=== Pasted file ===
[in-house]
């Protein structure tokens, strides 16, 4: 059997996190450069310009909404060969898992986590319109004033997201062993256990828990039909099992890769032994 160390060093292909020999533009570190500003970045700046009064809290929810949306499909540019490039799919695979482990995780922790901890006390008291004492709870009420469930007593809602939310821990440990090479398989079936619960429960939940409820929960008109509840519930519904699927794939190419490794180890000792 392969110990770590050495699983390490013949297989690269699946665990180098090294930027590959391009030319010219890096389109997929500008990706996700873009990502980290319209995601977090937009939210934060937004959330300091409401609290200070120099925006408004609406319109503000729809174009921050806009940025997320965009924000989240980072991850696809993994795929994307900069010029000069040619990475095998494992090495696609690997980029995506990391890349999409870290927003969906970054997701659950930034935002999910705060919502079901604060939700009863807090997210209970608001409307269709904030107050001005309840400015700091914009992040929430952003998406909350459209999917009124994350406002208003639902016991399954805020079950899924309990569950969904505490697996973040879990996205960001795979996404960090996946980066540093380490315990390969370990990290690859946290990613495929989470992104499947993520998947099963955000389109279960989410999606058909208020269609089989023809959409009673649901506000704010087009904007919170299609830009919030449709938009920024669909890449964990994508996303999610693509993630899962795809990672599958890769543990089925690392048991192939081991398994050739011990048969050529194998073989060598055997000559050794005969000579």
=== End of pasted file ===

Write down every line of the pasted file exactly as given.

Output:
[in-house]
């Protein structure tokens, strides 16, 4: 059997996190450069310009909404060969898992986590319109004033997201062993256990828990039909099992890769032994 160390060093292909020999533009570190500003970045700046009064809290929810949306499909540019490039799919695979482990995780922790901890006390008291004492709870009420469930007593809602939310821990440990090479398989079936619960429960939940409820929960008109509840519930519904699927794939190419490794180890000792 392969110990770590050495699983390490013949297989690269699946665990180098090294930027590959391009030319010219890096389109997929500008990706996700873009990502980290319209995601977090937009939210934060937004959330300091409401609290200070120099925006408004609406319109503000729809174009921050806009940025997320965009924000989240980072991850696809993994795929994307900069010029000069040619990475095998494992090495696609690997980029995506990391890349999409870290927003969906970054997701659950930034935002999910705060919502079901604060939700009863807090997210209970608001409307269709904030107050001005309840400015700091914009992040929430952003998406909350459209999917009124994350406002208003639902016991399954805020079950899924309990569950969904505490697996973040879990996205960001795979996404960090996946980066540093380490315990390969370990990290690859946290990613495929989470992104499947993520998947099963955000389109279960989410999606058909208020269609089989023809959409009673649901506000704010087009904007919170299609830009919030449709938009920024669909890449964990994508996303999610693509993630899962795809990672599958890769543990089925690392048991192939081991398994050739011990048969050529194998073989060598055997000559050794005969000579």